Because I don’t have a teenage daughter or son, plus I’m the only person in my home who can drive a car with a manual transmission, I haven’t much worried about tracking the whereabouts of my vehicle. However, if you’re someone who shares a family car, wants to keep track of where your car is at all times, or maybe you rent out a vehicle through services like Turo, may I introduce you to rDrive.
Powered by LoJack, Pioneer’s rDrive is a small GPS-enabled dongle that plugs directly into your car’s ODB port (On Board Diagnostics). If you have a car made in the last couple of decades, it should have one of these ports, typically located under the dashboard on the driver’s side.
Similar to other fleet and vehicle-managing services, such as Kahu (something a dealership has maybe tried to sell you), rDrive can do all sorts of things from its dedicated app that’s available for both iOS and Android.
With the rDrive app you can track the location of your car, look up trip history, set speed alerts that if crossed a notification is sent to your phone (great for those joyriding teenagers), enable tripwires for when you leave your car somewhere, set geofences for your vehicle, as well as receive instant crash notifications with CrashBoxx should the device detect a collision.
I’ve had rDrive installed in my car for a little under a month now. I had it professionally installed at a Car Toys location here in Portland, though, the installer said a professional install shouldn’t always be necessary. Due to my personal vehicle (2016 Mustang), a special bracket had to be fabricated to ensure the dongle wouldn’t go anywhere. On Pioneer’s website, the company recommends a professional install to ensure everything is installed properly and works well.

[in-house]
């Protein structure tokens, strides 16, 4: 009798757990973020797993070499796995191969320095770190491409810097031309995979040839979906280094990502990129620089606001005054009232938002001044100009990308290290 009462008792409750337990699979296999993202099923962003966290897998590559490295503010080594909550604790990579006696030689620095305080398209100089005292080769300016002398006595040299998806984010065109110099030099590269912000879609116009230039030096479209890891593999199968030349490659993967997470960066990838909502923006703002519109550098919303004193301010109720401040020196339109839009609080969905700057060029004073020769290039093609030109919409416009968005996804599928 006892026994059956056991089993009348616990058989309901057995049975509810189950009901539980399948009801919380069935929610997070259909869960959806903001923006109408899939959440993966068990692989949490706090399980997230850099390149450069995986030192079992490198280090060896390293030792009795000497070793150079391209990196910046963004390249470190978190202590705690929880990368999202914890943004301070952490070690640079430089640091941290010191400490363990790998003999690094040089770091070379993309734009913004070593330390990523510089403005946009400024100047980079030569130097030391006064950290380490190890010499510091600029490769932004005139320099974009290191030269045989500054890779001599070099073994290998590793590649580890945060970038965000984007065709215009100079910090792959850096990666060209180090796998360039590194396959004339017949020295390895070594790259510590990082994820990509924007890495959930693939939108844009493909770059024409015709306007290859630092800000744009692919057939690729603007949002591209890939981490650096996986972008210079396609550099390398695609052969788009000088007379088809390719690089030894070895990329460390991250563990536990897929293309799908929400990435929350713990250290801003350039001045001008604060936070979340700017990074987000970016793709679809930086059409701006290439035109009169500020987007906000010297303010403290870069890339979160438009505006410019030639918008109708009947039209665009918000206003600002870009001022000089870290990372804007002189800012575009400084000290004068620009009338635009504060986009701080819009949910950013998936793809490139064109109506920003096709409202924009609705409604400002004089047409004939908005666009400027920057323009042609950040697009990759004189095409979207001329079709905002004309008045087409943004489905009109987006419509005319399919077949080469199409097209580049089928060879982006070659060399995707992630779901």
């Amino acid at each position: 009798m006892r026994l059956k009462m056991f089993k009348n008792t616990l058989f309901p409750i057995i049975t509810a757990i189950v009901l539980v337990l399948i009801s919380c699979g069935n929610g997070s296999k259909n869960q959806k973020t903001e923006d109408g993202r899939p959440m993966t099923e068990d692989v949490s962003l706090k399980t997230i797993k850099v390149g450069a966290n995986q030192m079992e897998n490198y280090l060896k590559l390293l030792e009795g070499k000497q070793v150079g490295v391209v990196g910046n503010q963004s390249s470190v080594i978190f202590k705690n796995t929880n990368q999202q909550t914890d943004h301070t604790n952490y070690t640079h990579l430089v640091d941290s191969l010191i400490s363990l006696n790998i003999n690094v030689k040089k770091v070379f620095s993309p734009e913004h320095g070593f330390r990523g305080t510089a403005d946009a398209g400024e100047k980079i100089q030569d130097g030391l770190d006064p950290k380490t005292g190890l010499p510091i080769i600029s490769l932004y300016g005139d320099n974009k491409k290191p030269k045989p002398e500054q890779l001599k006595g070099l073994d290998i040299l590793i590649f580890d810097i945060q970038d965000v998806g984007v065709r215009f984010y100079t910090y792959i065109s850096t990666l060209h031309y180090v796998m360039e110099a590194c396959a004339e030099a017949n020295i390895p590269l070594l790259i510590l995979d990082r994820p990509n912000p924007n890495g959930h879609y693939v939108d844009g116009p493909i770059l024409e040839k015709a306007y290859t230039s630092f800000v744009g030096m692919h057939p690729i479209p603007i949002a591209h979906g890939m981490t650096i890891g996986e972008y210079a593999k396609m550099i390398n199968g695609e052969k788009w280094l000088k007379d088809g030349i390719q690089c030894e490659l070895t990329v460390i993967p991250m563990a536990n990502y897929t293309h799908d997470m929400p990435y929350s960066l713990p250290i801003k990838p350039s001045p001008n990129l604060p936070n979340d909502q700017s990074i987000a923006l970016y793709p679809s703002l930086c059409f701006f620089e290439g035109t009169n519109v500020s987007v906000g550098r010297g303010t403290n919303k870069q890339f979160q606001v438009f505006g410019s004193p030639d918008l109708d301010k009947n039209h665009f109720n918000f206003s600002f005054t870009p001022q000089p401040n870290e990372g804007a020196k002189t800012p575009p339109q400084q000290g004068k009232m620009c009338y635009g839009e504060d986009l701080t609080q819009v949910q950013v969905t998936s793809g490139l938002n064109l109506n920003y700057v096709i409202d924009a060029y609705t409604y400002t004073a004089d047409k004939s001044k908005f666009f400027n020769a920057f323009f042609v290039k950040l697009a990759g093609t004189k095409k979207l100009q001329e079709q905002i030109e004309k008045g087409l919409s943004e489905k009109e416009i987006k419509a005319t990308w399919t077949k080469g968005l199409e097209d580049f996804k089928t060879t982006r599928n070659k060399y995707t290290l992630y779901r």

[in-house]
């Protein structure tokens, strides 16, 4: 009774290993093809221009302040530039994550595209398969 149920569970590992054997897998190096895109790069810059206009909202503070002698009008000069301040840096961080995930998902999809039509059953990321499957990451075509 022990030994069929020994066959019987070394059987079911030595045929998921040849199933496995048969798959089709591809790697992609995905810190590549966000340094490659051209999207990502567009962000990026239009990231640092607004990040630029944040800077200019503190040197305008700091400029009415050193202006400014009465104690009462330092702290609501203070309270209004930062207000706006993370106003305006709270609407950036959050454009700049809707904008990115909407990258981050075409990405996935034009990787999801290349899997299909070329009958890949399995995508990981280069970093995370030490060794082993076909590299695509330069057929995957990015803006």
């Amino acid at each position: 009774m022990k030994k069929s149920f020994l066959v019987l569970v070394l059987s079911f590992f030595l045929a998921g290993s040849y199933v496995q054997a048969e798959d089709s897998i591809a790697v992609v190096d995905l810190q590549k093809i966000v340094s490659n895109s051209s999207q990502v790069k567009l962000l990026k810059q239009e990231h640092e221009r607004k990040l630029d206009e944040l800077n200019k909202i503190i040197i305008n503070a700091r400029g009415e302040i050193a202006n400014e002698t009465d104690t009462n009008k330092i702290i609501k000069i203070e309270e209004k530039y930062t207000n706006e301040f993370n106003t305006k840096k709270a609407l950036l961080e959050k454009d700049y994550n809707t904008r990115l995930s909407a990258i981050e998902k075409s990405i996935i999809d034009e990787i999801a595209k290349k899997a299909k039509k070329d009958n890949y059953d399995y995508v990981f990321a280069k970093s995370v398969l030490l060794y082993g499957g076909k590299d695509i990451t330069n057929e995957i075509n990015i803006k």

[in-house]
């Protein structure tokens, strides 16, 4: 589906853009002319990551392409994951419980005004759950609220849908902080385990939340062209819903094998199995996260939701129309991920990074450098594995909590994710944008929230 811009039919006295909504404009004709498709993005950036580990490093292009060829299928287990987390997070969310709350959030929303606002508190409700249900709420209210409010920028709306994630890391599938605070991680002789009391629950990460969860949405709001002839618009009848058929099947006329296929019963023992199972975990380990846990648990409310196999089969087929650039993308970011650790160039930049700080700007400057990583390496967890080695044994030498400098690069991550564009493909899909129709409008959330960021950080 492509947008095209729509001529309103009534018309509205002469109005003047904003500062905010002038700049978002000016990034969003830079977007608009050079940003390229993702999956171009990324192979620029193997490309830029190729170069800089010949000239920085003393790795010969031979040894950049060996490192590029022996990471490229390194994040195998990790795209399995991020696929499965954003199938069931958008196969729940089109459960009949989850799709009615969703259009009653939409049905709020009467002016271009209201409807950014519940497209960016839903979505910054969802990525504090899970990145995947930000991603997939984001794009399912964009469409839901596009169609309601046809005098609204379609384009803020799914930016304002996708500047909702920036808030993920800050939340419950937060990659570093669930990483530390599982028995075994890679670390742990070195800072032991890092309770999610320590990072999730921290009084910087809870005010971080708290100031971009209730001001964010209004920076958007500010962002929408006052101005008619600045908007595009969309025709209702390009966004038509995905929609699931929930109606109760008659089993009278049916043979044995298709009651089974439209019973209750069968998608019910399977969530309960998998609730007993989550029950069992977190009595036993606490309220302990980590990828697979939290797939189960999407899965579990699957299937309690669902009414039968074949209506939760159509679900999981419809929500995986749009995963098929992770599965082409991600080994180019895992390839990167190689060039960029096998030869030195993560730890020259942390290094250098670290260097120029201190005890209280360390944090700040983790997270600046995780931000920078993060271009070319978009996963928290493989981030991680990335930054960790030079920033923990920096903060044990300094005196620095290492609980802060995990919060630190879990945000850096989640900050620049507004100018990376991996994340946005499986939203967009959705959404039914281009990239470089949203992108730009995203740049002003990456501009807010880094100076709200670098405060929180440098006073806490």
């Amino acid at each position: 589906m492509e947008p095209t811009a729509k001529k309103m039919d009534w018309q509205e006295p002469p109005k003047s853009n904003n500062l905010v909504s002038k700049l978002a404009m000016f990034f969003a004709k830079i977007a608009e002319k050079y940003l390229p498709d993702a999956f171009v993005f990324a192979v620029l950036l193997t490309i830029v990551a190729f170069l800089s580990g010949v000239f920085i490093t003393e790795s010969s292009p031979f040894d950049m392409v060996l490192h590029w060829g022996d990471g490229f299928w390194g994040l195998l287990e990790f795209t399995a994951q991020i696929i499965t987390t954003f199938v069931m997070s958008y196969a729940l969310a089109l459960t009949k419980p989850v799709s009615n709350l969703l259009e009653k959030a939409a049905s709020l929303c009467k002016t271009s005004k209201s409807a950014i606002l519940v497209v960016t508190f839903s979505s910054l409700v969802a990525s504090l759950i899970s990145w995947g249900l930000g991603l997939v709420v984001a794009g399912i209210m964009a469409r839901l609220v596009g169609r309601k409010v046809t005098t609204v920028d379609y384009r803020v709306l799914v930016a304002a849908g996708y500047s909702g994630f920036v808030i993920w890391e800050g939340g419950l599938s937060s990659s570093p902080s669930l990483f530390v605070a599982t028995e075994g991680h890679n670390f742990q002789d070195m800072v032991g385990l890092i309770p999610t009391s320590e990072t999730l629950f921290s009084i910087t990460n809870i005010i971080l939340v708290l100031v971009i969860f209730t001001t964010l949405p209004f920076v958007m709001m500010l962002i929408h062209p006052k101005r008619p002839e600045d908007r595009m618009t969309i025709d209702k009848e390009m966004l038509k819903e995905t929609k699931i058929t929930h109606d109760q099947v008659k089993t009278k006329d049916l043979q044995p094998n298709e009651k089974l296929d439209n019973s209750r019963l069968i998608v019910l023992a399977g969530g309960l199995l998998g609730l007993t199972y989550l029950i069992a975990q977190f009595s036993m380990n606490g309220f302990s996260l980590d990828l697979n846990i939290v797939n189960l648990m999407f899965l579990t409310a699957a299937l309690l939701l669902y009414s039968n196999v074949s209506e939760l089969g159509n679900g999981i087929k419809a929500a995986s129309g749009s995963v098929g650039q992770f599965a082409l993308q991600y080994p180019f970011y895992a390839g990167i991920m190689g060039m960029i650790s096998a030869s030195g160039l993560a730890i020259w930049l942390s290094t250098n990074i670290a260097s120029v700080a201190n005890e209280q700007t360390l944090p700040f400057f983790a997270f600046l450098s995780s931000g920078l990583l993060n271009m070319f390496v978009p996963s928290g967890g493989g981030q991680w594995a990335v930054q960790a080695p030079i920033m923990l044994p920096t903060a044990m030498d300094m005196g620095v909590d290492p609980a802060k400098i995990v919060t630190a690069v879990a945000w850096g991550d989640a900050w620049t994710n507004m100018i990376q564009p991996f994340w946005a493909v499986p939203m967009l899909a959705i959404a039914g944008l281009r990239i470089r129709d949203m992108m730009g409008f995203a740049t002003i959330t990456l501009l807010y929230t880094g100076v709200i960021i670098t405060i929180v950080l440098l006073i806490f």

I set up a geofence around my neighborhood, just in case, but I think what I appreciate the most is the Car Health feature. Because a lot of cars are more computer than machine these days, having a device connected to the car that is capable of notifying you of issues can save you a headache. Pioneer details that rDrive can detect “hundreds of issues,” but thankfully, I haven’t come across any of them yet.
Ideally, you don’t want to have to need something like rDrive, but I can’t help but think of a friend of mine who has had their Jeep Grand Cherokee stolen twice in the past year. Each time it has happened, they gather a search party to go looking for it. If they had a tracker like this installed on the vehicle, it could potentially spare them the heartache of getting back a car that has been totally massacred on the inside.
Recently when I took a trip and drove to the airport, I set a tripwire on the car. Should the vehicle move from its parking spot, I’d get an alert on my phone and could begin the retrieval process with LoJack and local authorities. Of course, when I got back to my car, I forgot to disable the tripwire and can confirm that you do indeed get a notification should your car get moved. Again, your car being stolen is not a notification you ever want to get, but should it happen, you’ll at least have a better chance of recovering your vehicle in the event of a theft.
After the first year of usage, rDrive does have an additional cost attached to it after the sticker price. The initial cost is $299, then the user will need to renew the contract for any of the following prices.
- To renew for 1 year is $200
- To renew for 2 years is $360
- To renew for 3 years is $480
I previously had Kahu pre-installed on my car from the dealership and I got the first year of usage for free, but then I was notified that I had to renew the subscription. I didn’t need another expense associated with my car, so I declined. However, for someone who needs or wants to keep tabs on their vehicle in a comprehensive way, rDrive could certainly be worth its price.
If you have multiple vehicles, you might be happy to learn that Pioneer is offering a BOGO deal right now until the end of the year. With that deal active, it’s two rDrive devices for $299, which seems like a solid deal.